MOUNTAIN VIEW, Calif. — Flanked by bargain-priced displays of women's wear and patio lighting, President Barack Obama came to a Wal-Mart store in Silicon Valley on Friday to praise new steps by businesses and communities to deploy solar energy, showcasing efforts to combat climate change that don't rely on a disinclined Congress.
Obama said more than 300 companies and state and local governments have pledged to use solar technology, and he unveiled his own executive actions aimed at increasing energy efficiency with a goal of reducing U.S. reliance on carbon fuels. The two tracks underscored Obama's strategy of sidestepping Congress to advance his own agenda, but they also illustrated the limits of his reach in a bitterly divided government.
"The commitments we're announcing today prove that there are cost-effective ways to tackle climate change and create jobs at the same time," Obama said at a sprawling Wal-Mart store in Mountain View.
The solar effort will power the equivalent of 130,000 homes, the White House said, while Obama's administrative actions could reduce carbon pollution in an amount equal to taking 80 million cars off the road for one year. The White House also announced that long-delayed energy efficiency standards for walk-in coolers and freezers have finally been completed.
Ticking off a list of economic and environmental benefits he attributed to solar technology, Obama cast the commitments as part of a broader campaign to reduce American energy dependence, create jobs in renewable energy and lower heat-trapping emissions blamed for global warming.
"This is what you call a win-win-win," Obama told about 250 store employees as he wrapped up a three-day swing through California focused heavily on raising money for Democrats in advance of November's midterm elections.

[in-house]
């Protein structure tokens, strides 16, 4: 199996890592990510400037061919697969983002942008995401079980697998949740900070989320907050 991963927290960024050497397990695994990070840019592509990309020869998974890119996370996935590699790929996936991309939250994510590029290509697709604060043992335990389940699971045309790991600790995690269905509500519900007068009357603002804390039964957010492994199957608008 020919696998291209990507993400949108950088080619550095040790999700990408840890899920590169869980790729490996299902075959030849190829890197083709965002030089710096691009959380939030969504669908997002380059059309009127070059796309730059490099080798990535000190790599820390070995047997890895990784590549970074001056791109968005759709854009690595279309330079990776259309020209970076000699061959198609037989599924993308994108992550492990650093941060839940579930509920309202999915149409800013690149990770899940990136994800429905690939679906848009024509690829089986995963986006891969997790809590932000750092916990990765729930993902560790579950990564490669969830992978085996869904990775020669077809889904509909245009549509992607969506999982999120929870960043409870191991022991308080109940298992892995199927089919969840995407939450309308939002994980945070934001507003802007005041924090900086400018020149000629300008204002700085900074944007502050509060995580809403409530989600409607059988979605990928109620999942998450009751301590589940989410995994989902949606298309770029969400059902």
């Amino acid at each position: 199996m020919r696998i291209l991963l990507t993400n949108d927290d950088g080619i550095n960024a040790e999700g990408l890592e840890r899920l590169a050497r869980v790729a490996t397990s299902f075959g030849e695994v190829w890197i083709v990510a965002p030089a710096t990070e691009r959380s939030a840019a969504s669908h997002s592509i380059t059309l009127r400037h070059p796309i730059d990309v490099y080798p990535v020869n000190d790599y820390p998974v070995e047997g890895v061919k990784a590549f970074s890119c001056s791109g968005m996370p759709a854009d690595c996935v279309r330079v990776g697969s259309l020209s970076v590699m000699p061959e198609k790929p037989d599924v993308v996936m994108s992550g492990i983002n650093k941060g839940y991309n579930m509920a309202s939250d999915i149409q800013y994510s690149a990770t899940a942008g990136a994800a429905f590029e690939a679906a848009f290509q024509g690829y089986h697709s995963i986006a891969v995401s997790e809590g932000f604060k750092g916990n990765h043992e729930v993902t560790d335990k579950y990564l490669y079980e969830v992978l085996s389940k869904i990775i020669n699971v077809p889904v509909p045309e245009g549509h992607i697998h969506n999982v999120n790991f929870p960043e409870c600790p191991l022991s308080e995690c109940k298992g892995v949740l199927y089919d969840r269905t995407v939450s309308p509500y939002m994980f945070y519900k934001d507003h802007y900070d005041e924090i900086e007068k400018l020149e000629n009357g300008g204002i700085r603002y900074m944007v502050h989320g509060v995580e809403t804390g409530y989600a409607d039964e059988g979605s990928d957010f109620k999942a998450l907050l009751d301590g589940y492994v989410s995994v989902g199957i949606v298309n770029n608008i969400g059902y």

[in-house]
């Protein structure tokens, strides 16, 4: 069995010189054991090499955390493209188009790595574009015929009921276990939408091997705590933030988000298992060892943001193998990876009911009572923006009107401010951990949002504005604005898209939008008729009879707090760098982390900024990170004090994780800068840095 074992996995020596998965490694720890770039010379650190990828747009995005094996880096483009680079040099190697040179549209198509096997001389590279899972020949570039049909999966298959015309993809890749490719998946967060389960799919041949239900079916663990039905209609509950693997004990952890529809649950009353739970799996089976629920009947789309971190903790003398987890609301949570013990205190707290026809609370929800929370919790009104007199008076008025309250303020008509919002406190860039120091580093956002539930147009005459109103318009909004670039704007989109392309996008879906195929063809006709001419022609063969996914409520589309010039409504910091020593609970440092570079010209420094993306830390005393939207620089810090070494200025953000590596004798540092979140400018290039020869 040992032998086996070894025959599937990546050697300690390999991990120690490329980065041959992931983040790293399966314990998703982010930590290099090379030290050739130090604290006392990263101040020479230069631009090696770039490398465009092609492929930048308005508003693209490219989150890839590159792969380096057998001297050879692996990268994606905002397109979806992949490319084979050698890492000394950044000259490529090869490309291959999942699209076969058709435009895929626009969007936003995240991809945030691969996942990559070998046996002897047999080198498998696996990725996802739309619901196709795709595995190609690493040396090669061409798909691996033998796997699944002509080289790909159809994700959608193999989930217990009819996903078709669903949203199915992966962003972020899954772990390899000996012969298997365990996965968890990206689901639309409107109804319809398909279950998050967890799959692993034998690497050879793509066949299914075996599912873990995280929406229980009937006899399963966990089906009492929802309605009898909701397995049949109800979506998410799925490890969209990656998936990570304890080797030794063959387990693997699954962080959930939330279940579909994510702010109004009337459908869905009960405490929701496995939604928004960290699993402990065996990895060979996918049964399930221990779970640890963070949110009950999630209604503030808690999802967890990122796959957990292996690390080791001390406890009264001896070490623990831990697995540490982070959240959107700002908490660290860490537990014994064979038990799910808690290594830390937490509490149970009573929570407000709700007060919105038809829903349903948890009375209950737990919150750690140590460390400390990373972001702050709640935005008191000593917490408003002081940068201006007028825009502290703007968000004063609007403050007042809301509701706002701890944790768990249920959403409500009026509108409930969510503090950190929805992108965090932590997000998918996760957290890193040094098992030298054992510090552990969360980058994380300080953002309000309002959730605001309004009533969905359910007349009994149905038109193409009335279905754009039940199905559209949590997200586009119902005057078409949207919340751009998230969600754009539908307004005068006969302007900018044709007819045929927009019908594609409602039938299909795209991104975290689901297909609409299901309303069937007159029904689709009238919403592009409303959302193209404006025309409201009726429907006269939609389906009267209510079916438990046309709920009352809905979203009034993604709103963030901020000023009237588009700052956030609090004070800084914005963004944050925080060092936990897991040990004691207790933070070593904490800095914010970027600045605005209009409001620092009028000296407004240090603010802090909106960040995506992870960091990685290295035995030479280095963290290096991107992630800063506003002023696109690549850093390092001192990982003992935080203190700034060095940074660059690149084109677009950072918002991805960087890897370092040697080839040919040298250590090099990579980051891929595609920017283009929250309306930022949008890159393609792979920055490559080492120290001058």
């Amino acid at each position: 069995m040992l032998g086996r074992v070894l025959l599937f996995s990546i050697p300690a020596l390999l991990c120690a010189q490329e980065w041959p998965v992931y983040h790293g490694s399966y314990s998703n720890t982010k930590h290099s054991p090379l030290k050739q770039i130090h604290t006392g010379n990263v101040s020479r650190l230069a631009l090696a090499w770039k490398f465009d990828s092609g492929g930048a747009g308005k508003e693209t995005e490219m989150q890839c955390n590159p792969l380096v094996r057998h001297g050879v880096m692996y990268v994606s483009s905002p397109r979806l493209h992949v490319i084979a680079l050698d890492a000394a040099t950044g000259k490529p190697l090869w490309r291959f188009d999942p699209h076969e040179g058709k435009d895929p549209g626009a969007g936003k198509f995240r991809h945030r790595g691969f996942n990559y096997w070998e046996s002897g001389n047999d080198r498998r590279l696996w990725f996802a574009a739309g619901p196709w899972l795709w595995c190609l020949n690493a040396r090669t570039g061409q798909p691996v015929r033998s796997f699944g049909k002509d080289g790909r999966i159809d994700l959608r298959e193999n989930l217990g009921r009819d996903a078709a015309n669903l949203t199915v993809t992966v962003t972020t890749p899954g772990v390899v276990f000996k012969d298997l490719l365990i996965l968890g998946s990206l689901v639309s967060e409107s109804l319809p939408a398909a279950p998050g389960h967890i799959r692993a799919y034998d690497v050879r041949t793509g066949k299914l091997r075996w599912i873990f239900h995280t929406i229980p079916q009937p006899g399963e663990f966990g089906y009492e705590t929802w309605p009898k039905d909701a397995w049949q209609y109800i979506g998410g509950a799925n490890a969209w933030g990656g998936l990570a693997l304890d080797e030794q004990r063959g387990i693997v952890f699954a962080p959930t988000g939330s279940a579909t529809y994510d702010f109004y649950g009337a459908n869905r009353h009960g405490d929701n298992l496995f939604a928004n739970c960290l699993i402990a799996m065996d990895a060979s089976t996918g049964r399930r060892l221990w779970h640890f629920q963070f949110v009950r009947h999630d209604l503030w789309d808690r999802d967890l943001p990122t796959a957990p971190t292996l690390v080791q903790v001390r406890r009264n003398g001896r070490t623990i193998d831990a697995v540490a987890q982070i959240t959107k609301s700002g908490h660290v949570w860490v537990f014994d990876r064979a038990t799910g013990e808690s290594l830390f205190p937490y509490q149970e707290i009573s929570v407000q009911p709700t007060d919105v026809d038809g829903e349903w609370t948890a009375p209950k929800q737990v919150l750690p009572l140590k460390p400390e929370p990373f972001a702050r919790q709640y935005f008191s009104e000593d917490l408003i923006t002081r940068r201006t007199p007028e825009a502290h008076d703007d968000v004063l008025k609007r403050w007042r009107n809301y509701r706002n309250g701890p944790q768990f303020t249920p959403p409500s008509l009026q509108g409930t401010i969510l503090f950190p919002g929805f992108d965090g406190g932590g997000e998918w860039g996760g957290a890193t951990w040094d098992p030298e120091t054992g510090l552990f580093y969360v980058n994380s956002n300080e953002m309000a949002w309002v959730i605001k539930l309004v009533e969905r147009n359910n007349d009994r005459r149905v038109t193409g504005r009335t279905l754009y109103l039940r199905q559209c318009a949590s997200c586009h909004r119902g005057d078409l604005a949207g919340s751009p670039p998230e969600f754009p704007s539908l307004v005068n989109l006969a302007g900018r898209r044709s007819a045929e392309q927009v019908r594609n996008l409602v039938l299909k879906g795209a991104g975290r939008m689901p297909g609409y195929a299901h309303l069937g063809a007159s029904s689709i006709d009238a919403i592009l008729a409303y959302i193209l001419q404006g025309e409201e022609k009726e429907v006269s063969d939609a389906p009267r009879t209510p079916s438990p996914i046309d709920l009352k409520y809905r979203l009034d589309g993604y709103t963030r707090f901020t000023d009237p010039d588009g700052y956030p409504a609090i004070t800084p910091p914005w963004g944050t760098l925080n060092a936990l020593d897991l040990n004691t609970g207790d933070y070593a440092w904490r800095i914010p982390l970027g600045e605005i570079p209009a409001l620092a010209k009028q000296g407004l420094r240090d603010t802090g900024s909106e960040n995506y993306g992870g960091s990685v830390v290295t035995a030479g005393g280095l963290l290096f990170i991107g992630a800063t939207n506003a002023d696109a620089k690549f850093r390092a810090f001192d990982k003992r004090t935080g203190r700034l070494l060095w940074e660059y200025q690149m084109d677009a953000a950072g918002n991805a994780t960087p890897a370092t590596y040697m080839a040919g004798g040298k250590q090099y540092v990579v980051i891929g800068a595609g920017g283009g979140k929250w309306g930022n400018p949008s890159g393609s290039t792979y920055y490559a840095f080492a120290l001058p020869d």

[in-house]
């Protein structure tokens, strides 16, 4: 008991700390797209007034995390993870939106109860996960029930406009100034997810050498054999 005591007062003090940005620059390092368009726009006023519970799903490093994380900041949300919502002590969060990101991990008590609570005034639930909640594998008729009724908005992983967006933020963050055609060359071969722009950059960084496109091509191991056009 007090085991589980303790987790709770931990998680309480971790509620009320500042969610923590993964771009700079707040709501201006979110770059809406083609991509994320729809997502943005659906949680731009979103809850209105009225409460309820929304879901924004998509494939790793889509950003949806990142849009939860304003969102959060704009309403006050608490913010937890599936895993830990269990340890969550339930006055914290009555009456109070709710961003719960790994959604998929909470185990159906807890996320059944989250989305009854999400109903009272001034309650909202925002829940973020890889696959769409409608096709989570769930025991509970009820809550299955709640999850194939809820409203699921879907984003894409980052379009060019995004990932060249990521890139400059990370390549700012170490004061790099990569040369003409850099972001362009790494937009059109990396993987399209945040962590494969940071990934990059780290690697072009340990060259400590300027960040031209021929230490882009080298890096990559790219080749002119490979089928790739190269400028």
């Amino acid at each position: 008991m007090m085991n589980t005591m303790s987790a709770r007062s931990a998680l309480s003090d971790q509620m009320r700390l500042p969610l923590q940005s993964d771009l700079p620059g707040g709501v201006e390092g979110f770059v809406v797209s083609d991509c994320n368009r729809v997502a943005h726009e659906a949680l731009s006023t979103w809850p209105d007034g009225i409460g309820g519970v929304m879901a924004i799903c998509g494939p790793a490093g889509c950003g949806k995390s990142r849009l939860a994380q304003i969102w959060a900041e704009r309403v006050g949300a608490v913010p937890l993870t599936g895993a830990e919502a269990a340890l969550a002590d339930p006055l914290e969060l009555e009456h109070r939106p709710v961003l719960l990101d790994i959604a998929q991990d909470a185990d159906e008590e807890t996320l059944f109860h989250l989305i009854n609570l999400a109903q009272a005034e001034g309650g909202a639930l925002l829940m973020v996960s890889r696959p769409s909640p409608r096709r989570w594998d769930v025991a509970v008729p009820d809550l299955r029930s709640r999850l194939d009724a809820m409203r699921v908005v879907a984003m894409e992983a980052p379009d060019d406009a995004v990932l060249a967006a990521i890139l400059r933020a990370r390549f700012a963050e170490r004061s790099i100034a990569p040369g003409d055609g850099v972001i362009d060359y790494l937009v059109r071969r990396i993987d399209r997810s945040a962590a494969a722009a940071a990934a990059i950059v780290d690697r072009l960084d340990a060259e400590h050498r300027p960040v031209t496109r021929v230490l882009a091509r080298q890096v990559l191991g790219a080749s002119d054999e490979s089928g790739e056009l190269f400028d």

Tweaking the mostly Republican opponents of his energy policies in Congress, Obama lamented that lawmakers have "not always been as visionary on these issues as we would like." That's why he's seizing opportunities this year to act unilaterally to advance those goals, Obama said.
"Unfortunately, inside of Washington, we still have some climate deniers who shout loud," Obama said. "But they're wasting people's time on a settled debate."
His policies unable to generate momentum in Congress, Obama has increasingly gone outside the federal government to press his agenda. He has won commitments from colleges and universities to expand access to more students; he has created innovation hubs that link businesses and education institutions; and he has drawn attention to companies and state and local governments that have increased pay for workers.
Still, that choice of tactics has severely limited what Obama may be able to accomplish, a reality the president acknowledged the night before as he spoke to donors at a fundraiser in La Jolla benefiting House Democrats.
"Regardless of how hard I push, regardless of how many administrative actions I take, we're not going to be able to go where we need to go, and can go, and should go unless I've got a Congress that's willing to work with me," Obama said.
The White House said it chose Wal-Mart because the company has committed to doubling the number of solar energy projects at its stores, Sam's Clubs and distribution centers. But in choosing the giant retailer as the backdrop for his announcement, Obama also triggered a backlash from labor unions and pay equity advocates who say low wages paid by Wal-Mart fly in the face of Obama's vaunted push on pay equity.
"What numbskull in the White House arranged this?" former Labor Secretary Robert Reich, who served in the Bill Clinton administration, said on Facebook.
The Wal-Mart location he visited gets about 15 percent of its power from solar panels. Wal-Mart's president, Bill Simon, said. Obama is the first president to visit one of the chain's warehouse stores.
Associated Press writer Josh Lederman in Washington contributed to this report. Follow Jim Kuhnhenn on Twitter: http://www.twitter.com/jkuhnhenn